# Introduction to programming language R

R is an open source programming language designed to permform statistical analysis and data manipulation efficiently. This post is a brief introduction to this scripting language.

## Installation

I use a debian based environment where I can simply install R using ` apt-get install `

command:

$sudo apt-get install r-base r-base-dev

You can also download latest version from R project website. When I wrote this post, last R version was 3.0.0:

wget https://cran.r-project.org/src/base/R-3/R-3.0.0.tar.gz tar -zxvf R-3.0.0.tar.gz

** Note:** There are versions for Windows and Mac available for downlaod at the R project website.

## Basic Steps

### Interacting with the console

To lounch the console the only step you have to follow is to type the ` R`

command into your console command:

[manuel@manuel-ThinkPad-T540p ~/src/r/R-3.0.0]$ R R version 3.0.2 (2013-09-25) -- "Frisbee Sailing" Copyright (C) 2013 The R Foundation for Statistical Computing Platform: x86_64-pc-linux-gnu (64-bit) R is free software and comes with ABSOLUTELY NO WARRANTY. You are welcome to redistribute it under certain conditions. Type 'license()' or 'licence()' for distribution details. Natural language support but running in an English locale R is a collaborative project with many contributors. Type 'contributors()' for more information and 'citation()' on how to cite R or R packages in publications. Type 'demo()' for some demos, 'help()' for on-line help, or 'help.start()' for an HTML browser interface to help. Type 'q()' to quit R.

### Asking for help

The command ` help.start()`

will start a browser with all relevant R documentation.

We can use help command to retreive information about a particular command as well:

> help(rnorm) The Normal Distribution Description: Density, distribution function, quantile function and random generation for the normal distribution with mean equal to ‘mean’ and standard deviation equal to ‘sd’. Usage: dnorm(x, mean = 0, sd = 1, log = FALSE) pnorm(q, mean = 0, sd = 1, lower.tail = TRUE, log.p = FALSE) qnorm(p, mean = 0, sd = 1, lower.tail = TRUE, log.p = FALSE) rnorm(n, mean = 0, sd = 1)

If we are looking for something but We don't know the exact name, We can use the ` help.search() `

command:

> help.search("uniform") Help files with alias or concept or title matching ‘uniform’ using fuzzy matching: stats::Uniform The Uniform Distribution

We can get examples about how to use certain function with the command ` example() `

> example("mean") mean> x <- c(0:10, 50) mean> xm <- mean(x) mean> c(xm, mean(x, trim = 0.10)) [1] 8.75 5.50

### Performing simple Operations

We can use R console to caculate arithmetic operations

> 5 * 2 / 20 + 100 [1] 100.5

In the code below We use the Continuous Uniform Distribution function `runif `

to generate 10 random numbers between 5 and 9

> runif(10, min=5, max=9) [1] 8.578047 8.660792 5.952743 8.026758 6.712412 6.712905 8.608257 5.123351 [9] 6.274227 5.357889

We can assign some value to a variable using the traditional assignment `=`

operator:

total = 3 * 4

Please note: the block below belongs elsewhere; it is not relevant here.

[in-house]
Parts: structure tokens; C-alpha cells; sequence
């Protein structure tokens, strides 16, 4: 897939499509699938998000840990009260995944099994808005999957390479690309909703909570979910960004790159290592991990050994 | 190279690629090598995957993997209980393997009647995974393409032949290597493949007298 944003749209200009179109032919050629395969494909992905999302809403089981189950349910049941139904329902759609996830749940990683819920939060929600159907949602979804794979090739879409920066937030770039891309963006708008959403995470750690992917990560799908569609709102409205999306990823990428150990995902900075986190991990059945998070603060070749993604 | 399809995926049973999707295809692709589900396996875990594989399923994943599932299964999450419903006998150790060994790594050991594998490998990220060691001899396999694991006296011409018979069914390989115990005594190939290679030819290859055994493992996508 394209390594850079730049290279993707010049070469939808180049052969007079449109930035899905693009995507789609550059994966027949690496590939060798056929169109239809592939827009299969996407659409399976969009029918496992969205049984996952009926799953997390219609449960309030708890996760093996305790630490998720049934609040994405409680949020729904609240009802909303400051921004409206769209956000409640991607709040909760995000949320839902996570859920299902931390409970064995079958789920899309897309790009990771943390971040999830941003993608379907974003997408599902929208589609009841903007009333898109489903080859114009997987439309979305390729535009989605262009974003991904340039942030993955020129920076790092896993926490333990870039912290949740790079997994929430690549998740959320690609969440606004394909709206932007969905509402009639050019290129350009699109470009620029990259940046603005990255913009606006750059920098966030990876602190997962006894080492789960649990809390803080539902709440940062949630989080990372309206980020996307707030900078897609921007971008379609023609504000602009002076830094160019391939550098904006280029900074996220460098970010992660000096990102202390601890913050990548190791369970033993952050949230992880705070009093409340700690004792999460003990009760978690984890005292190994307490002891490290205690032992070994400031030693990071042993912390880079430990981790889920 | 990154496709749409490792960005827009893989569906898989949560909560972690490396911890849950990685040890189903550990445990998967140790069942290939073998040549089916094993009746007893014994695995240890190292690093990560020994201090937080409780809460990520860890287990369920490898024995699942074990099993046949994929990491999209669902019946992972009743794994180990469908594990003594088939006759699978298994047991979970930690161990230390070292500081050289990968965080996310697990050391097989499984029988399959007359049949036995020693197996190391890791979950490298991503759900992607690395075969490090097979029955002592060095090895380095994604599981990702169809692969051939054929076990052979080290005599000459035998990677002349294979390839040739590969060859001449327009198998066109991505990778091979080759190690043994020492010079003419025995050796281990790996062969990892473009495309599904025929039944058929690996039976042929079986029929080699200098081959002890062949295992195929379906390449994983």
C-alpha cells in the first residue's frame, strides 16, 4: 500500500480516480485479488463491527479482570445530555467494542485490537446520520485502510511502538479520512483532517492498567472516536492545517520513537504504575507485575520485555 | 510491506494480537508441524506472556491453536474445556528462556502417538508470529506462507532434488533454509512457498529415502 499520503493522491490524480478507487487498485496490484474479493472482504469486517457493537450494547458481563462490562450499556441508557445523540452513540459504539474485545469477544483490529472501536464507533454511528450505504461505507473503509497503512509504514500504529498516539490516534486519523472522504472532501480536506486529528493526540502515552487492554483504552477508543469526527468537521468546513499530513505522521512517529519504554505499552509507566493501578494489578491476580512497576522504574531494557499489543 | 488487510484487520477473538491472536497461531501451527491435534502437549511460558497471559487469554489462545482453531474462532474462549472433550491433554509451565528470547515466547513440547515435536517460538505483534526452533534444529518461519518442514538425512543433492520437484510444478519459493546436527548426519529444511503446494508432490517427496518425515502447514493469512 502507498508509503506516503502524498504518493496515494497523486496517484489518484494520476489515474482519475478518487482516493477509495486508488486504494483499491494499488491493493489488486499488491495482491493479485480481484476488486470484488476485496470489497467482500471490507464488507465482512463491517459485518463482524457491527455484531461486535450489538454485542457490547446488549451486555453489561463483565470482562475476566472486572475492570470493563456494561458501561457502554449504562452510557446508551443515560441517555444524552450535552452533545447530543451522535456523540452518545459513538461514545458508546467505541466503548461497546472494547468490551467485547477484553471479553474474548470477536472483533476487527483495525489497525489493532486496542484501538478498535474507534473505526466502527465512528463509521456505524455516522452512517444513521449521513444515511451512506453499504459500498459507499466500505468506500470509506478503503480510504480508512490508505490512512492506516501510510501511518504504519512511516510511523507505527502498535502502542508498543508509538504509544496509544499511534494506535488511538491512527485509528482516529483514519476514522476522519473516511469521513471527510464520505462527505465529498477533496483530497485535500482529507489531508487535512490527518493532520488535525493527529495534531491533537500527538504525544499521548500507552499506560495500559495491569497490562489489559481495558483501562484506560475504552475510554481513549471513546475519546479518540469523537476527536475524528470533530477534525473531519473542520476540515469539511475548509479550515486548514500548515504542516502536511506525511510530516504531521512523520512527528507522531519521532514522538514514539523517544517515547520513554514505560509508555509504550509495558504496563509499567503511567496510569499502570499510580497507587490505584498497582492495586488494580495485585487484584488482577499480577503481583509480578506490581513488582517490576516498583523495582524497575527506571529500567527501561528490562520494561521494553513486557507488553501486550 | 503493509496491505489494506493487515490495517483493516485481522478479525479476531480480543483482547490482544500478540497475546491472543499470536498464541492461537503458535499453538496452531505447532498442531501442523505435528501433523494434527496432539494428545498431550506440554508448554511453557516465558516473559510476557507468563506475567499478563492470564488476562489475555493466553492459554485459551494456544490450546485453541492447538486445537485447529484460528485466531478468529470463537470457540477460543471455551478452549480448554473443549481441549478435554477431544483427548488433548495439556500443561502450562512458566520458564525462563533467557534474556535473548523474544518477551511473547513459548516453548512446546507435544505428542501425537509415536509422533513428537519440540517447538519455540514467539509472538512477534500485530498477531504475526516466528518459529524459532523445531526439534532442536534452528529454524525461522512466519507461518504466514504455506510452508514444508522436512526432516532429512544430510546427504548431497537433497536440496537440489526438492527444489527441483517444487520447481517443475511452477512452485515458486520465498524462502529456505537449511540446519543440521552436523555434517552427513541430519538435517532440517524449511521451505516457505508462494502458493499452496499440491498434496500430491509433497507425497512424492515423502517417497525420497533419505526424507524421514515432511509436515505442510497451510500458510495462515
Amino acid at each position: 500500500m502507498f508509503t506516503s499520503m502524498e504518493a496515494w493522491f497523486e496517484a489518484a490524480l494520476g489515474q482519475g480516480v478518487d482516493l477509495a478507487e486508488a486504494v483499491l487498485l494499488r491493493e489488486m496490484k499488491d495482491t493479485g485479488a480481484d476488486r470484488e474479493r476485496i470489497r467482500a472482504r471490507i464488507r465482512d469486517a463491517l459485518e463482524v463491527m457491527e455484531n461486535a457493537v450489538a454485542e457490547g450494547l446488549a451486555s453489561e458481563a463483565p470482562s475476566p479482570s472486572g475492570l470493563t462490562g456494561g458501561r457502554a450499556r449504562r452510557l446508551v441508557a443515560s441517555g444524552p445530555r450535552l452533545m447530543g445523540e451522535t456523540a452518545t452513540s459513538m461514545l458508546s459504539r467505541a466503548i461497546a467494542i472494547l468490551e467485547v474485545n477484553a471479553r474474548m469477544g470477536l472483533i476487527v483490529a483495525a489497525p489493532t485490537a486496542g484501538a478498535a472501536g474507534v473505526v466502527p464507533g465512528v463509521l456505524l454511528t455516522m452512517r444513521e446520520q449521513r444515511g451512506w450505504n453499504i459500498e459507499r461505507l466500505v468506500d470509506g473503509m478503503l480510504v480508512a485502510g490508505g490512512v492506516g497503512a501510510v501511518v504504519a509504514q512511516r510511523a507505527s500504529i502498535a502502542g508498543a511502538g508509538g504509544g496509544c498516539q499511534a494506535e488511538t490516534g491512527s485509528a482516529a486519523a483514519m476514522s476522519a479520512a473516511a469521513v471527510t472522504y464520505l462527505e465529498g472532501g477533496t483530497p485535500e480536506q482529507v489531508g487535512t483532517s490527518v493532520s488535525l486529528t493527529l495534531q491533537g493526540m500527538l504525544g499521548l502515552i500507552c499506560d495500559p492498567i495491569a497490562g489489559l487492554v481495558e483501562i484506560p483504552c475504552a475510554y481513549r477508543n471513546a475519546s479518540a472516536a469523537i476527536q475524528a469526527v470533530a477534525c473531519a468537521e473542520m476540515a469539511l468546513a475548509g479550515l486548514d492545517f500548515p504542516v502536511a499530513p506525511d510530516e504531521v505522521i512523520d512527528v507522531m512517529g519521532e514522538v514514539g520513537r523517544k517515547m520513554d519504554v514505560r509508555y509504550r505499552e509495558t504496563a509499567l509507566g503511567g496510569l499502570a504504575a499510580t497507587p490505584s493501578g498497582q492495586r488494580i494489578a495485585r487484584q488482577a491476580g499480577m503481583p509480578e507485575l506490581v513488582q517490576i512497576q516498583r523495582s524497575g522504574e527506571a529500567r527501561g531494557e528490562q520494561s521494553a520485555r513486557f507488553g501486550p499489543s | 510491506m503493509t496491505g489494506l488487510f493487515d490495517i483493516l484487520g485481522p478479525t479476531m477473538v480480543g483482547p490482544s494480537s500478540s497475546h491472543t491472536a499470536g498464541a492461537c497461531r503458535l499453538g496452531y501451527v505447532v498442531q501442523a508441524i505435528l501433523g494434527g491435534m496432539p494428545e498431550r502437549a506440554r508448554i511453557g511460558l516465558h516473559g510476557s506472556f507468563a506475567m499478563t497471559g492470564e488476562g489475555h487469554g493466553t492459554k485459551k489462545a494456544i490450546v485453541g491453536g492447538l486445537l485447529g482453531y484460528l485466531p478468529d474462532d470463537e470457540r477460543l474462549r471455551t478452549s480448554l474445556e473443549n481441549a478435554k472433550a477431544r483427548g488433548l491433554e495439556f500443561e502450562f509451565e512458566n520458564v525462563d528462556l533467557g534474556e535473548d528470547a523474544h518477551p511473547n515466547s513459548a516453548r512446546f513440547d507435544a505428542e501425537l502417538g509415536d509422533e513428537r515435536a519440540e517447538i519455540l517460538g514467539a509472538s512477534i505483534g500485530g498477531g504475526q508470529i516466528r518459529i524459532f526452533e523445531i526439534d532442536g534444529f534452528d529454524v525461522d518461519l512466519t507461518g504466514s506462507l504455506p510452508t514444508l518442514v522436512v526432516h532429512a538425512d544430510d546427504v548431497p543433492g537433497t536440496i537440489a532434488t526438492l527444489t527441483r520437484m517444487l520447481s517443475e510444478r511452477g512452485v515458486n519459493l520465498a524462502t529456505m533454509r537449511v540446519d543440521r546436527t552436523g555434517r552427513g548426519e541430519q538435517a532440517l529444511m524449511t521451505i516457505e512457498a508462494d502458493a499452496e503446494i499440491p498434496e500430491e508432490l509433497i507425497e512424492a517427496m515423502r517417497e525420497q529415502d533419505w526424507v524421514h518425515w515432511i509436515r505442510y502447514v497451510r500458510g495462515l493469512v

We can use the operatos ` <- `

to perform the assignment as well:

total <- 3 * 4

### A first R Session

We can use the function ` c `

to take a list of params and build a dataset (vector). You can call the command ` help(c) `

to see a detailed explanation:

> my_set = c("d", "a", "t", "a") > my_set [1] "d" "a" "t" "a" > my_set[0] character(0) > my_set[1] [1] "d" > my_set[5] [1] NA > my_set[4] [1] "a" > my_set[1:3] [1] "d" "a" "t"

** Note that index of vectors in R start in number 1. **

## Built in R Datasets

R has an increasing number of built in dataset which can be accessed with the ` data() `

command:

> data() Data sets in package ‘datasets’: AirPassengers Monthly Airline Passenger Numbers 1949-1960 BJsales Sales Data with Leading Indicator BJsales.lead (BJsales) Sales Data with Leading Indicator BOD Biochemical Oxygen Demand CO2 Carbon Dioxide Uptake in Grass Plants ChickWeight Weight versus age of chicks on different diets DNase Elisa assay of DNase EuStockMarkets Daily Closing Prices of Major European Stock Indices, 1991-1998 ...

We will ask R about the dataset WorldPhones:

> help(WorldPhones) The World's Telephones Description: The number of telephones in various regions of the world (in thousands). Usage: WorldPhones Format: A matrix with 7 rows and 8 columns. The columns of the matrix give the figures for a given region, and the rows the figures for a year. The regions are: North America, Europe, Asia, South America, Oceania, Africa, Central America. The years are: 1951, 1956, 1957, 1958, 1959, 1960, 1961. Source: AT&T (1961) _The World's Telephones_.

We can use the code below to generate a very simple graphic using this dataset:

require(graphics) matplot(rownames(WorldPhones), WorldPhones, type = "b", log = "y", xlab = "Year", ylab = "Number of telephones (1000's)") legend(1951.5, 80000, colnames(WorldPhones), col = 1:6, lty = 1:5, pch = rep(21, 7)) title(main = "World phones data: log scale for response")

The code below will show us a demo with a wide range of differents graphics:

> demo(graphics)

## R functions

The code below shows how to create a simple function that will return the square of a number:

square = function (x) { # function that receives a number and return its square return (x * x) } > square(10) [1] 100